Cultural Rights

The major conventions include the Genocide Convention, the Convention on Racial Discrimination, the Convention on Discrimination Against Women, the Convention Against Torture, and the Convention on the Rights of the Child. 16 The Genocide Convention was the first Post-World War II human rights agreement, a memorial to the Holocaust. 17 The Convention recognizes the right of group identity and the need to protect that right. All parties to it are obligated to try and punish genocide, as well as conspiracy, incitement or attempt to commit genocide.

18 The Convention on the Elimination of all Forms of Racial Discrimination has been ratified by over 150 states. It establishes one focal point of human rights – equality and non-discrimination. The Convention on the Elimination of all Forms of Discrimination Against Women is similar to the Race Convention, but the effort to eliminate the discrimination against women is not as universally accepted. Customary Law of Human Rights has been defined as the "[g]eneral practice of states which is accepted and observed as law. "19 The Restatement (Third) of the Foreign Relations Law of the United States, i??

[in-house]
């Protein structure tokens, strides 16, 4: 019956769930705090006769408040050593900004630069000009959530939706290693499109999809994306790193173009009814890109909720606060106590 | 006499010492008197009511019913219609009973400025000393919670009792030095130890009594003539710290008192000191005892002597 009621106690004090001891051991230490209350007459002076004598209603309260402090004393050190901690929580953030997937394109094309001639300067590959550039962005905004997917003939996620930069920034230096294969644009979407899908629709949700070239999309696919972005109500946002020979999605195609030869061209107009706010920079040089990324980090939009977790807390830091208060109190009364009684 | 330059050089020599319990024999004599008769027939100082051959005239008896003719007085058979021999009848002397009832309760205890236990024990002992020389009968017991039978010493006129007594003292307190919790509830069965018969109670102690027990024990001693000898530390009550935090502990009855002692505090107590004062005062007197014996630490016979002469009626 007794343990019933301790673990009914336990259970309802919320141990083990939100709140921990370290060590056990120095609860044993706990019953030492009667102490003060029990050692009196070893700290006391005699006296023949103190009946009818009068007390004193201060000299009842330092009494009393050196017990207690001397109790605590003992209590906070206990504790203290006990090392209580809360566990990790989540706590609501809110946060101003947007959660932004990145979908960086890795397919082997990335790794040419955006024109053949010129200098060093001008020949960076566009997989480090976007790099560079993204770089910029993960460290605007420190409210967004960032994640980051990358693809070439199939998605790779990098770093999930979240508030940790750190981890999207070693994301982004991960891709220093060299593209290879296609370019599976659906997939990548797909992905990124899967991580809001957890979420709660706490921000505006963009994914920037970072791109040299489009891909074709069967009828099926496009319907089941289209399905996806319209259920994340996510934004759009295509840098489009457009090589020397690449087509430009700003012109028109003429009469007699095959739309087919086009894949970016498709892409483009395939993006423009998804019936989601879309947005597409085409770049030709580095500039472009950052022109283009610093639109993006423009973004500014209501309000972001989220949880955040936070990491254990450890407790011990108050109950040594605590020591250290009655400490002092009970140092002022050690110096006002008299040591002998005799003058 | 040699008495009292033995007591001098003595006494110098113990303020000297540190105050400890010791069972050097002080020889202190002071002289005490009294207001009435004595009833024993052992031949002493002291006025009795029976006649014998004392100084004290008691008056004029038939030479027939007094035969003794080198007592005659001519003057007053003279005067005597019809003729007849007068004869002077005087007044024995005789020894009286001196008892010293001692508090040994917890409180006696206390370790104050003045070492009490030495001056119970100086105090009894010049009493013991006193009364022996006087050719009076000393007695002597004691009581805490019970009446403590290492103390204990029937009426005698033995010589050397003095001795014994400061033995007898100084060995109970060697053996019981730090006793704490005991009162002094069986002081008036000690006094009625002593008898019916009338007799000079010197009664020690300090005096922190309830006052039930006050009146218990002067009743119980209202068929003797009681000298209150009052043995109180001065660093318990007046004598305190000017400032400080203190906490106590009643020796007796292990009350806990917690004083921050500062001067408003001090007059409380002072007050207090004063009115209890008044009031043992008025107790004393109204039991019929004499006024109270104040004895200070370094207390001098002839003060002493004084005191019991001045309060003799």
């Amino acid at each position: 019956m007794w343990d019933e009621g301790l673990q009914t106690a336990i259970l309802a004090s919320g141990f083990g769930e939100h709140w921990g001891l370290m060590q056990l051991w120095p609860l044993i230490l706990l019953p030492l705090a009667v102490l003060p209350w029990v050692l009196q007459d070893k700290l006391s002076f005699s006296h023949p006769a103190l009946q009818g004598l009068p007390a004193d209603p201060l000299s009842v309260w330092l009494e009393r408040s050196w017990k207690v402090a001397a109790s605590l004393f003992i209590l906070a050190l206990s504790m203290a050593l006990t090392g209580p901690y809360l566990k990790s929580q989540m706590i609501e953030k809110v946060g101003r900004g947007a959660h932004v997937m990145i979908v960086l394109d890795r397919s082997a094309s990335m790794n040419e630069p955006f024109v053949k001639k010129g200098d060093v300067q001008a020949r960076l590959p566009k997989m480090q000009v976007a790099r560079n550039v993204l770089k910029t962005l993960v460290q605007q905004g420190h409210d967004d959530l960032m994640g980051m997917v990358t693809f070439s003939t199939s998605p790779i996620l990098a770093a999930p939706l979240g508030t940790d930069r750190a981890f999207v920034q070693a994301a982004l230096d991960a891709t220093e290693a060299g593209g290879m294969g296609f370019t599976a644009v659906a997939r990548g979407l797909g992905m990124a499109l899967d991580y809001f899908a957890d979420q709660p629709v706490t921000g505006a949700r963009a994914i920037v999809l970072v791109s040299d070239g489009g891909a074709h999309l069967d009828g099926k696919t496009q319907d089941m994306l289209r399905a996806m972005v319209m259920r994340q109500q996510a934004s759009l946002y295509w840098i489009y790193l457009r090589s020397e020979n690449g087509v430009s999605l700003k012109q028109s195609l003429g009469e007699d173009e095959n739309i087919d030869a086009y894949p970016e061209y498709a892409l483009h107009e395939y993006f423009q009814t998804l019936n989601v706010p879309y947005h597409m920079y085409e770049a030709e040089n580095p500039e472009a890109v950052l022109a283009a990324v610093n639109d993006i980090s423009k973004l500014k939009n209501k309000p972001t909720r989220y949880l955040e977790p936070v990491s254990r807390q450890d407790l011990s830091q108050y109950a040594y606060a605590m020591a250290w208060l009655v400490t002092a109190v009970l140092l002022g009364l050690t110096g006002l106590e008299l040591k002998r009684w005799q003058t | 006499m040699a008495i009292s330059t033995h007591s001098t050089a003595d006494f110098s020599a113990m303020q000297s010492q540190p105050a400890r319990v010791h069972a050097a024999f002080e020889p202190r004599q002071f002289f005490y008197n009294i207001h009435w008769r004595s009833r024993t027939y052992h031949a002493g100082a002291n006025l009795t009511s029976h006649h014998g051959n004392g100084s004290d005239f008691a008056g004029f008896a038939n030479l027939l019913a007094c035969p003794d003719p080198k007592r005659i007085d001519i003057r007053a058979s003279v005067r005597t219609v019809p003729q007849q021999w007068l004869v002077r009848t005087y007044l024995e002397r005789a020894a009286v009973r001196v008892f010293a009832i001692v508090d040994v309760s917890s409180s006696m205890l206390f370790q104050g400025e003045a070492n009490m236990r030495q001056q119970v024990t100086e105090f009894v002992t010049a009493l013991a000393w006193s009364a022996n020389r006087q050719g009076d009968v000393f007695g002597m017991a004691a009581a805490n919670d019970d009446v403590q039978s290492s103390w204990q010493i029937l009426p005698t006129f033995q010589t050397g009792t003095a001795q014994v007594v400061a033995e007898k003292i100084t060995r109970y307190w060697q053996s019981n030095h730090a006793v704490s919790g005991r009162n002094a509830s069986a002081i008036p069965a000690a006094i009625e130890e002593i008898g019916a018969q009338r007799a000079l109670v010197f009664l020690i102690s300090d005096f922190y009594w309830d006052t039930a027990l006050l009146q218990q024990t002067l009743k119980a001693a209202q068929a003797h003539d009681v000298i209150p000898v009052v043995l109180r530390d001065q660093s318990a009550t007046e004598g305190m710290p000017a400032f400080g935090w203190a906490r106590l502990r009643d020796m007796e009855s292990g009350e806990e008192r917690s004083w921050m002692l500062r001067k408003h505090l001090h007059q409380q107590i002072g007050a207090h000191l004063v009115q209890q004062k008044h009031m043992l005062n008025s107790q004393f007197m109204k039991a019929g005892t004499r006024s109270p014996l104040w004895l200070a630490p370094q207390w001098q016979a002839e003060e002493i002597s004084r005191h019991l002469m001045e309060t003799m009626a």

702 Customary International Law of Human Rights states: A state violates international law if, as a matter of state policy, it practices, encourages or condonesAfter World War II Korea was divided into two regions: a northern, communist half and a southern, Western-oriented half. This paper focuses on the country known as North Korea, or the Democratic People's Republic of Korea (DPRK). 21 It has an estimated population of 22 million people. The total area of North Korea is 120,540 sq km. 22 Three countries border North Korea, including China, South Korea and Russia. The capital is located in P'yongyang.

The North Korean government is authoritarian socialist. It is a one-man dictatorship under the leadership of the head of state is Kim Jong Il. 23 The head of government is Hung Song Nam. 24 There is very little detailed information known about the North Korean government and their legal system. "Run on an ideology of 'self-reliance' or Juche, hence independence from the rest of the world, North Korea's political system does not allow any opposition, imposes sharp restrictions on travel in and out of the country and has total control over the dissemination of information.